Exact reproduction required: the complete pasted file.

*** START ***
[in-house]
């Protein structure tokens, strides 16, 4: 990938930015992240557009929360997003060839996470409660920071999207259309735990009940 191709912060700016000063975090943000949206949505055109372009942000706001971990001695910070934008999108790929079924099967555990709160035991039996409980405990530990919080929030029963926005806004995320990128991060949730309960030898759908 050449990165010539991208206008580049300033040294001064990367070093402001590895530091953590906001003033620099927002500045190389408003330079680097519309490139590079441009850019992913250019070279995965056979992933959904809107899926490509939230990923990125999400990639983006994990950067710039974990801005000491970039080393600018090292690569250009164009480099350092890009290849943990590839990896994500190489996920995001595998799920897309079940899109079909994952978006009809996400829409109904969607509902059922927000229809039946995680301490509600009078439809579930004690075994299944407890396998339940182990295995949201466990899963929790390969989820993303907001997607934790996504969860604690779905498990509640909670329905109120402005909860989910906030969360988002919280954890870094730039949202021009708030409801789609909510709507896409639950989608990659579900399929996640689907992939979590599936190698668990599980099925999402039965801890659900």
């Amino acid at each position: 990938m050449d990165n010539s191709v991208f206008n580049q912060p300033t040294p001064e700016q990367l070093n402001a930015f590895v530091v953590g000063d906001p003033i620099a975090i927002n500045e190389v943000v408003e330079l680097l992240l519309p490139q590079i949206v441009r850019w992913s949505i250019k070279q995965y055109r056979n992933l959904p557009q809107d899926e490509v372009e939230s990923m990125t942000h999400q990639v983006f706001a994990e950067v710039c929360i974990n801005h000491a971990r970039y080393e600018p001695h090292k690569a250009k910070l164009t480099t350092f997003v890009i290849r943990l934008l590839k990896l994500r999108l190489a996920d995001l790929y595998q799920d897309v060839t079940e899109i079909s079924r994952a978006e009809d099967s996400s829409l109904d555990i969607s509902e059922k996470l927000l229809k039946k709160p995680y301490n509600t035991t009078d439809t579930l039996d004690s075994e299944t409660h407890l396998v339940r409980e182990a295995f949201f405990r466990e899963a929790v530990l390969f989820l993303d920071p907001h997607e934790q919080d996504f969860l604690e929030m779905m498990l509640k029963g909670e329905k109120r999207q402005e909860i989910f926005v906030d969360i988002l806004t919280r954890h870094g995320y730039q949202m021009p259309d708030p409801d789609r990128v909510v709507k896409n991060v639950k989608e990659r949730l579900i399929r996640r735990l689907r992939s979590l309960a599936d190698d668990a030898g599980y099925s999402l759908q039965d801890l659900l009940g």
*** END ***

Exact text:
[in-house]
């Protein structure tokens, strides 16, 4: 990938930015992240557009929360997003060839996470409660920071999207259309735990009940 191709912060700016000063975090943000949206949505055109372009942000706001971990001695910070934008999108790929079924099967555990709160035991039996409980405990530990919080929030029963926005806004995320990128991060949730309960030898759908 050449990165010539991208206008580049300033040294001064990367070093402001590895530091953590906001003033620099927002500045190389408003330079680097519309490139590079441009850019992913250019070279995965056979992933959904809107899926490509939230990923990125999400990639983006994990950067710039974990801005000491970039080393600018090292690569250009164009480099350092890009290849943990590839990896994500190489996920995001595998799920897309079940899109079909994952978006009809996400829409109904969607509902059922927000229809039946995680301490509600009078439809579930004690075994299944407890396998339940182990295995949201466990899963929790390969989820993303907001997607934790996504969860604690779905498990509640909670329905109120402005909860989910906030969360988002919280954890870094730039949202021009708030409801789609909510709507896409639950989608990659579900399929996640689907992939979590599936190698668990599980099925999402039965801890659900």
């Amino acid at each position: 990938m050449d990165n010539s191709v991208f206008n580049q912060p300033t040294p001064e700016q990367l070093n402001a930015f590895v530091v953590g000063d906001p003033i620099a975090i927002n500045e190389v943000v408003e330079l680097l992240l519309p490139q590079i949206v441009r850019w992913s949505i250019k070279q995965y055109r056979n992933l959904p557009q809107d899926e490509v372009e939230s990923m990125t942000h999400q990639v983006f706001a994990e950067v710039c929360i974990n801005h000491a971990r970039y080393e600018p001695h090292k690569a250009k910070l164009t480099t350092f997003v890009i290849r943990l934008l590839k990896l994500r999108l190489a996920d995001l790929y595998q799920d897309v060839t079940e899109i079909s079924r994952a978006e009809d099967s996400s829409l109904d555990i969607s509902e059922k996470l927000l229809k039946k709160p995680y301490n509600t035991t009078d439809t579930l039996d004690s075994e299944t409660h407890l396998v339940r409980e182990a295995f949201f405990r466990e899963a929790v530990l390969f989820l993303d920071p907001h997607e934790q919080d996504f969860l604690e929030m779905m498990l509640k029963g909670e329905k109120r999207q402005e909860i989910f926005v906030d969360i988002l806004t919280r954890h870094g995320y730039q949202m021009p259309d708030p409801d789609r990128v909510v709507k896409n991060v639950k989608e990659r949730l579900i399929r996640r735990l689907r992939s979590l309960a599936d190698d668990a030898g599980y099925s999402l759908q039965d801890l659900l009940g």